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July 2, 2018

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How To Be an Emo Warrior

May 27, 2018

 

Emotions happen.  What do you do with them?  

 

What do you do when you are angry?  Do you say something to retaliate? Do you need to make someone wrong?

 

Your feelings are your own.

 

Working with our own feelings is the key to being able to create change in ourselves, and change in the way we interact with the world.  What we want to become aware of is our habitual responses.

 

Someone does something that “makes you angry”.  Sometimes they really did. But if you are having a super fast physical response, this is often your body remembering a hurt from your past.  Your body and your mind can feel as if that past hurt is happening now. Thus, you believe that the person in front of you is causing all of the discomfort you feel.  Without being able to pause and hold your feelings you won’t be able to know if your feelings pertain to the present or to the past. The easiest thing to do is to make someone else responsible, but no one is responsible for your feelings except you.  

 

The Habitual Response (Why the same thing happens over and over)

 

So you couldn’t pause and you automatically felt that the cause of your anger was the person in front of you and so you threw something at them.  This could be an angry comment. This could be an automatic thought about this person in which you quickly say to yourself “Right, people don’t care about me”.  Now you’ve made something real in the moment which will carry forward to the next time you have this same uncomfortable feeling. You can go your whole life being right, which usually feels bad, but being right is a way of confirming yourself and this is comforting.  "I know who I am and I know what I feel and I know what is right." In this scenario, no emotions are being processed and healed.

 

How We Process and Heal

 

In meditation we begin to notice that our mind thinks, and our body feels, and that these things are just happening without our consent.  We notice the thoughts and the feelings coming and going. It’s the noticing that is important. Now you can start to see that you are not the thought, and you are not the feeling, but that you are something much larger that is noticing.  This is your awareness.

 

Growing in Awareness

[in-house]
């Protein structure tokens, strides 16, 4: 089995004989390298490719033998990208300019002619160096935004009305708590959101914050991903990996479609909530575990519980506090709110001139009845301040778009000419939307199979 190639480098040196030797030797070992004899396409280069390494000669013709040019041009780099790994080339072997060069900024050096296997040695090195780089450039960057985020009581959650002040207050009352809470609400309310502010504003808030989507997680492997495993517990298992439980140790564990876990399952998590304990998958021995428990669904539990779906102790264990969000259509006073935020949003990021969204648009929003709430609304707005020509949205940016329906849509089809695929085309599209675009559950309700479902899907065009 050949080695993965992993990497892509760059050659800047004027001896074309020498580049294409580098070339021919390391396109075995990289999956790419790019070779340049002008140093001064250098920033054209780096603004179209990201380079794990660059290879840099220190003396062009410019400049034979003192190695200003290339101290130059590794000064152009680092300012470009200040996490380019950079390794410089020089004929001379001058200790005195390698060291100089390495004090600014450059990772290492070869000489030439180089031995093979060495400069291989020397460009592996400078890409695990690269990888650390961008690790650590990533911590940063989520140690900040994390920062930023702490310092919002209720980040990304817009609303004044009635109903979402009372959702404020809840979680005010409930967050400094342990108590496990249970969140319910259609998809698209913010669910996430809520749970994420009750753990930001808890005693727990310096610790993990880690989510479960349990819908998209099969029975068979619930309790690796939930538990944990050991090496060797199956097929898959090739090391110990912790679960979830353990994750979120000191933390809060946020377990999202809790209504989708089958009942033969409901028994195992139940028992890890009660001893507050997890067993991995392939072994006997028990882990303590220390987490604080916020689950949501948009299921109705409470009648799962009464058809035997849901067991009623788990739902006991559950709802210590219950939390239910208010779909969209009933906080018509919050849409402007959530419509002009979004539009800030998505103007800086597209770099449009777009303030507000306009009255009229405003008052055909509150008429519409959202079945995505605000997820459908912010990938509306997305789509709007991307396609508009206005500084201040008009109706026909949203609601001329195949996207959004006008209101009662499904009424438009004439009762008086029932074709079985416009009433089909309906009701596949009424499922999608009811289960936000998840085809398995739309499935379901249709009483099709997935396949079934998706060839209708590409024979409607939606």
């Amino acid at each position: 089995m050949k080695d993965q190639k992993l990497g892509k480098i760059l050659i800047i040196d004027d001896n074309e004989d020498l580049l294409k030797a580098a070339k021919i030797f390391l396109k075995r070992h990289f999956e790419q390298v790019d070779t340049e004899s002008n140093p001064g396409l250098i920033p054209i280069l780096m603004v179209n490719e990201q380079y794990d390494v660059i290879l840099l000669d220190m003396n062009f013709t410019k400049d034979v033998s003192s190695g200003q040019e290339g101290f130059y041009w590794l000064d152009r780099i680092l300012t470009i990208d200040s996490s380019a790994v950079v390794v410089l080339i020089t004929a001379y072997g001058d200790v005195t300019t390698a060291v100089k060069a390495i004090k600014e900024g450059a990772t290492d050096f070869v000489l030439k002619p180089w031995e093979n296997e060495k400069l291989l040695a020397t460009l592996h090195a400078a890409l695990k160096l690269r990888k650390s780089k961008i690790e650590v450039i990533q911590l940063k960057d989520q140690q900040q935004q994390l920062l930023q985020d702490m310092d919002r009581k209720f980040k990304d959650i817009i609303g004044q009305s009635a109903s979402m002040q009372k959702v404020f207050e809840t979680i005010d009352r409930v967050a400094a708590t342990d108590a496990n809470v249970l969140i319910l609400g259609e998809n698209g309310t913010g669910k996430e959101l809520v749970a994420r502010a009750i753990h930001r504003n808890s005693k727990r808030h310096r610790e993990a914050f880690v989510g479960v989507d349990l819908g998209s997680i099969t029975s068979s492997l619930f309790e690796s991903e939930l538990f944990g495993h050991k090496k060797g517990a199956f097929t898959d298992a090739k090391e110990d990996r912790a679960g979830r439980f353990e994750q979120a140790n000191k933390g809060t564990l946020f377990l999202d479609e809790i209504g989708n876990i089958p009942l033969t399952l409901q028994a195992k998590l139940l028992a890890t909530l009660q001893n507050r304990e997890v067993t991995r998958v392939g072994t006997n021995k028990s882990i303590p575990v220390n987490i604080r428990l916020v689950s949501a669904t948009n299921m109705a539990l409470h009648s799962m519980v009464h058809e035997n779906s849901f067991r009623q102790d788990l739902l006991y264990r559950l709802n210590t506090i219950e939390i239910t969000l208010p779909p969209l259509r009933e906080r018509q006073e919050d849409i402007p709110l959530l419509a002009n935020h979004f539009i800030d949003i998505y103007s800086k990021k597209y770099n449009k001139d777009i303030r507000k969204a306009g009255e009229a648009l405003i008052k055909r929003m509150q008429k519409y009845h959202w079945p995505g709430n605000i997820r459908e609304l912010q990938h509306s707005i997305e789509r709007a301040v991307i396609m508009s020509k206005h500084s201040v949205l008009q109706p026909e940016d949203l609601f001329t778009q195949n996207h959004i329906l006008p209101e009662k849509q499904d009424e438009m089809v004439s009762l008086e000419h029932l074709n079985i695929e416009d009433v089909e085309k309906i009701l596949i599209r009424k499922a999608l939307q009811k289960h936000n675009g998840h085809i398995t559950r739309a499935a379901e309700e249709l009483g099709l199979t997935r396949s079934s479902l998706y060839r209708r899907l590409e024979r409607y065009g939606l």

It’s the ability to be aware that we want to call on at these times of emotional distress.  This is the warrior's sword.  What is this feeling I am having right now?

 

The uncomfortable sensation  is not “out there” but actually “in here”.  So that step one. You own it.  You own the uncomfortable thing.  Now we have to figure out what to do with it.  

 

(The easiest thing is to expel it by saying something retaliatory, or actually throwing something.  This might feel very right in the moment, but you can quickly see how this only escalates the whole situation.  Now the other person has something real to contend with in them! This is the recreating and continuing of hurt.)  

 

If you were able to pause long enough to notice that the feeling is in you, then you’ve crossed the biggest hurdle.  You're standing courageously, sword at the ready.  

 

You notice.  You own it. You care for it.

 

Care for it?  Yes. I want you to imagine that this uncomfortable feeling is a sick child.  Which is really what it is because those strong feelings are so often the feelings you had at an earlier time that you could not express or process,  and therefore could not heal from, so they lay dormant and ready to wake up in order to have another chance to heal. Yay!  That time is now!  

 

We are big people now.  We get to do the holding.  Holding this sick/angry/sad child can be very difficult. It's easier to walk away.  But if you can hold this pain you are also allowing yourself to engage your warrior heart.  “Ah, so this strong heart is me too.”

 

You paused, owned it, and cared for it.  Now you drop the story.

 

Dropping the story means catching your mind wanting to go back to make the other person wrong.  (Well, sometimes they are in the wrong and then we can say why their words or behavior didn’t really work for us, etc.  As you communicate this you might imagine that they were mean because they are trying to get their own uncomfortable feeling out of them.  If you get this far you get triple points for touching in to your compassion!)

 

The ability to work with our own feelings is healing for us, and healing for everyone around us.  (Well, those are really the same thing, but that's a different subject.)

 

Would you rather be right or an emo warrior who is planting karmic seeds of change and love?  

 

I thought so.  

 

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© 2018 Megan Murphy Psychotherapy.